Osaki Hachiman-gu, a striking shrine covered in black lacquer with a golden leaf decoration is another highlight not to miss, Miyagi Museum of Art, which displays work from both international and local artists is worth a trip and the Tohoku University Botanical Gardens, which boasts a wide variety of plants from around the world might top the lists of any amateur botanists. All can be easily accessed via the Loople bus. For those with a little more time, a day trip to Matsushima bay is highly recommended.

One of the Nihon Sankei (three most scenic spots in Japan), you’ll find here 260 pine clad islands scattered around, each formed mysteriously by the waves that have smashed against them over millions of years. The area was fortunate to get off relatively lightly in the tsunami, in part, locals say, because of the islands and the protection they offered; still now, many knowledgeable local skippers will take you around the area in sightseeing boats and there is much to find.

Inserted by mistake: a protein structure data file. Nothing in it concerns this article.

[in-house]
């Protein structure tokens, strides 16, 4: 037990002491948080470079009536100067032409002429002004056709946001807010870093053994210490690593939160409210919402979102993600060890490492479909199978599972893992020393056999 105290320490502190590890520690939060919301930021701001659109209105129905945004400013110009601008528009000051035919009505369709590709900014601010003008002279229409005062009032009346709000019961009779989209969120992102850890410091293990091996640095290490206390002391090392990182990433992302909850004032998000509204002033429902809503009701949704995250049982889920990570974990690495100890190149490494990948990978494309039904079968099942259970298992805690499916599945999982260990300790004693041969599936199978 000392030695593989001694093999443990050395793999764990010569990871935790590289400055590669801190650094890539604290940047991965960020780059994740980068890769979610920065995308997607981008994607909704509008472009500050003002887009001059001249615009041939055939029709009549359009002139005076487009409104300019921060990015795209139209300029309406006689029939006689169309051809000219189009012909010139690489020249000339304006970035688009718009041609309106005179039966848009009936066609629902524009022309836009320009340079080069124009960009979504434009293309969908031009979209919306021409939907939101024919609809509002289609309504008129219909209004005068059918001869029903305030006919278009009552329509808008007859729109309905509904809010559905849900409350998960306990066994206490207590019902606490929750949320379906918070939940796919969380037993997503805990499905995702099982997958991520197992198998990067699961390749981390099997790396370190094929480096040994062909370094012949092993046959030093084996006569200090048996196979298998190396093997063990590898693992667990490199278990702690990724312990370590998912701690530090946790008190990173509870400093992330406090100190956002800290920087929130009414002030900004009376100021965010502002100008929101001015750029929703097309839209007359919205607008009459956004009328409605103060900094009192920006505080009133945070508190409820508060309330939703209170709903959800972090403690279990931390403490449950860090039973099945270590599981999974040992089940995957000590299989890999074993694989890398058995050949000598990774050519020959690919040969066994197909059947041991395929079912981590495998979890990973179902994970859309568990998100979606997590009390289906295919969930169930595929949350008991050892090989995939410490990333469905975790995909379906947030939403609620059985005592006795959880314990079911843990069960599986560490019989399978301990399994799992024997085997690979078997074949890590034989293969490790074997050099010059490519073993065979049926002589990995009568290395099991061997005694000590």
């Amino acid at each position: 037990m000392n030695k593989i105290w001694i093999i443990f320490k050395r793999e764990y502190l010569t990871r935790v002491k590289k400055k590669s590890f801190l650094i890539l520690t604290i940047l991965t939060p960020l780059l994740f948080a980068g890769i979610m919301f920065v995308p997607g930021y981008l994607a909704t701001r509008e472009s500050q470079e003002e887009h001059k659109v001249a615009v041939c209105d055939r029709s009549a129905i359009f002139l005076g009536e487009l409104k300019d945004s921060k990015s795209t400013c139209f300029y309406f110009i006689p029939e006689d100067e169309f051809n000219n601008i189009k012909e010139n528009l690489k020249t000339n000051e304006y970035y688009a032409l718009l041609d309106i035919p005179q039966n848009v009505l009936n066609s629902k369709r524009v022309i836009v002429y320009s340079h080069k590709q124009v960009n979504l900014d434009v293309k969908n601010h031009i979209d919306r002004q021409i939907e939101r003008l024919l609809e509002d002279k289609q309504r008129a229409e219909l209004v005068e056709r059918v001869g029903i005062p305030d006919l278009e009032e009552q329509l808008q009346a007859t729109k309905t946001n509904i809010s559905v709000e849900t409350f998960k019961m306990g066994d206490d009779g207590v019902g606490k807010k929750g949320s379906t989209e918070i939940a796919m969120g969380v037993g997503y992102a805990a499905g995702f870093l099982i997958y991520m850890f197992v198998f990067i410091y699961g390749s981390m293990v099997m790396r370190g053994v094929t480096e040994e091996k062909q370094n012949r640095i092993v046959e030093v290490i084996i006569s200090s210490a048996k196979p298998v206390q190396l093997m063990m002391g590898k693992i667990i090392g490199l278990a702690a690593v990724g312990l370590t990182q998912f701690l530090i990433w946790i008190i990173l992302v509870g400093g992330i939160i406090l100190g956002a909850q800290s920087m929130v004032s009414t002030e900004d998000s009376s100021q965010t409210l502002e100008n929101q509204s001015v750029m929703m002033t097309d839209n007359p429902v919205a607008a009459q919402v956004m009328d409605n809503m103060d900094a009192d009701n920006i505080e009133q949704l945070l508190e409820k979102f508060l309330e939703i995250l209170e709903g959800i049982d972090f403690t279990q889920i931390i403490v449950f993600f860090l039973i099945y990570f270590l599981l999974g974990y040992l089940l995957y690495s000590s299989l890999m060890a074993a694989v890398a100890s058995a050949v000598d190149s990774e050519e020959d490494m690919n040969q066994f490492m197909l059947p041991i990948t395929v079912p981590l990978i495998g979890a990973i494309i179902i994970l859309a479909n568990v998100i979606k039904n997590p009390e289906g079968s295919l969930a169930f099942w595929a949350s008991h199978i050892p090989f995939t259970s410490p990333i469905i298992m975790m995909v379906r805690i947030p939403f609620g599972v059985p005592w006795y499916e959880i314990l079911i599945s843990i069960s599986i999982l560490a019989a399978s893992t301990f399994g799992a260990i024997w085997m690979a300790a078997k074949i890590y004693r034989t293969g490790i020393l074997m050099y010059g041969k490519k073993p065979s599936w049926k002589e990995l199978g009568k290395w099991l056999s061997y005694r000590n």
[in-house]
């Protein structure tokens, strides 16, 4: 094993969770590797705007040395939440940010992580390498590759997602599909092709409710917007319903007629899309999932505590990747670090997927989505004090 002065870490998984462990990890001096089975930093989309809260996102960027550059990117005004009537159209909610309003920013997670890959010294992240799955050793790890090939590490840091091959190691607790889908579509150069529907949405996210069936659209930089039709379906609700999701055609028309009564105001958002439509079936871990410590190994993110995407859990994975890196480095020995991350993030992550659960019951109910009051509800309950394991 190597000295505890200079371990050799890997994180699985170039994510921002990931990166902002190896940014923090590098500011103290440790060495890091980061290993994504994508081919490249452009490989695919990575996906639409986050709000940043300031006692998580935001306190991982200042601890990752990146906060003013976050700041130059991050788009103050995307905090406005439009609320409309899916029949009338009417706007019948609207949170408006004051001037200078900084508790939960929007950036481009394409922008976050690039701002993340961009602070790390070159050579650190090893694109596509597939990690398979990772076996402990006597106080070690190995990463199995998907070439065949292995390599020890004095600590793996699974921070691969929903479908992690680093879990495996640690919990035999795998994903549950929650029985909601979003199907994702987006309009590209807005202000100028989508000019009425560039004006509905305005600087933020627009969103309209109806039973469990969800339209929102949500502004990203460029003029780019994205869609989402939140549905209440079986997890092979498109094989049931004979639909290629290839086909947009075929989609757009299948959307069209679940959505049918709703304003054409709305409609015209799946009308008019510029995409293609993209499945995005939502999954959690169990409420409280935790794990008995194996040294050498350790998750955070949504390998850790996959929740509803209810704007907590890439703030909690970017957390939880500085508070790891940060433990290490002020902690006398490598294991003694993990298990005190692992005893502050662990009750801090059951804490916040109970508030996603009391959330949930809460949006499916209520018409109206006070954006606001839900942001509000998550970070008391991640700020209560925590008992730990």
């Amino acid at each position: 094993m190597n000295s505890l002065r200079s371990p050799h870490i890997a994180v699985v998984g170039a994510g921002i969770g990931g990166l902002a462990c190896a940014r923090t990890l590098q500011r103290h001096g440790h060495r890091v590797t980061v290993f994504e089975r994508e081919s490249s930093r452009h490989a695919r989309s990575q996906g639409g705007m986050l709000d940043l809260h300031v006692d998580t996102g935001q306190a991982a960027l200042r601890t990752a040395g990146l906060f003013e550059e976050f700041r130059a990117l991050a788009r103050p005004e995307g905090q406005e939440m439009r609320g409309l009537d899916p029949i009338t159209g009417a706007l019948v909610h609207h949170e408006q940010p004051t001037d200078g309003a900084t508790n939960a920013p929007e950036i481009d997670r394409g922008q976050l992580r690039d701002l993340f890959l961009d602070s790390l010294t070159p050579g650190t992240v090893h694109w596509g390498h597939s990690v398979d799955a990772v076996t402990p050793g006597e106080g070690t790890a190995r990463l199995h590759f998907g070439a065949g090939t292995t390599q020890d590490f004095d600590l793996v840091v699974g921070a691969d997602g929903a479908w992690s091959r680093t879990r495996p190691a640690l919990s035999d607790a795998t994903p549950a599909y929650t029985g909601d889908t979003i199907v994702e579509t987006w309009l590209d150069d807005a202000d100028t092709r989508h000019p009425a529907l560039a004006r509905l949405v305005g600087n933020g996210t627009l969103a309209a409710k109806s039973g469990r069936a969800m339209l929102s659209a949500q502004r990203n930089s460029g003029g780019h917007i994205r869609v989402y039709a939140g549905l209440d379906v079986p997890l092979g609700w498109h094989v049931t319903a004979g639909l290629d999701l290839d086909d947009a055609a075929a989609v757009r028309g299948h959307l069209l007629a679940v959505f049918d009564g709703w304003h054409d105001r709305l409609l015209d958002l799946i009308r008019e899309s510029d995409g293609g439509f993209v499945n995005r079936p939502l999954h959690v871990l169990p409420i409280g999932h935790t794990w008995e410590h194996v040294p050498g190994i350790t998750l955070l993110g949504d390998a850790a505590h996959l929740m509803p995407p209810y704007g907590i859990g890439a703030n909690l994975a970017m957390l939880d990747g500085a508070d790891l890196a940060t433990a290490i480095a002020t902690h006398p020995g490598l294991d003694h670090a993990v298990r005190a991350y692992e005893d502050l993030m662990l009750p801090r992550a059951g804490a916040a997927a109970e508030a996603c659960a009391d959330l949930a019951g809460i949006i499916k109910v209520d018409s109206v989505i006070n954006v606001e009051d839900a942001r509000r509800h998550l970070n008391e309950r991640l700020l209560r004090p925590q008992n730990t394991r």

Food & Drink

Enjoying fruitful harvests from the land and sea, Sendai is well placed to offer fresh ingredients in abundance, including miso, rice, leeks, Chinese cabbage and beef. The most famous of all local dishes here is gyu-tan – thinly sliced cow’s tongue – usually charcoal grilled and served with pickled vegetables and sometimes rice.

'Gyu-tan' - tongue dish in Sendai

Tongue is now a national favourite

Now a national favourite after the trend supposedly spread initially from one yakitori shop in the town, the succulent meat is served at numerous stores near the city centre, with Rikyu and Kisuke particularly popular, and features heavily on Sendai’s izakaya menus.

Check out Gyutan Dori (Gyutan Street), on the 3rd floor of Sendai Station for an easy initiation with plenty of choice – prices range between a reasonable ¥1,000 to the slightly more deluxe ¥2-3,000 mark at lunch.

In addition to tongue, Sendai is also known for its seafood. The fishing industry suffered badly after the earthquake and tsunami and its recovery is vital to the region’s economy. Awareness of seasonality is key to the livelihoods of those involved in the fishing industry but it is also celebrated by the many local restaurants with a fishy focus – this is one town in which you’ll sure know when scallop or oyster season has arrived, for example, and locals are rightly proud of the quality and freshness they can offer. One of the most unique dishes in the city is Sasa Kamaboko, white fish meat with local seasonings that is baked in bamboo, resulting in a leaf-shaped loaf.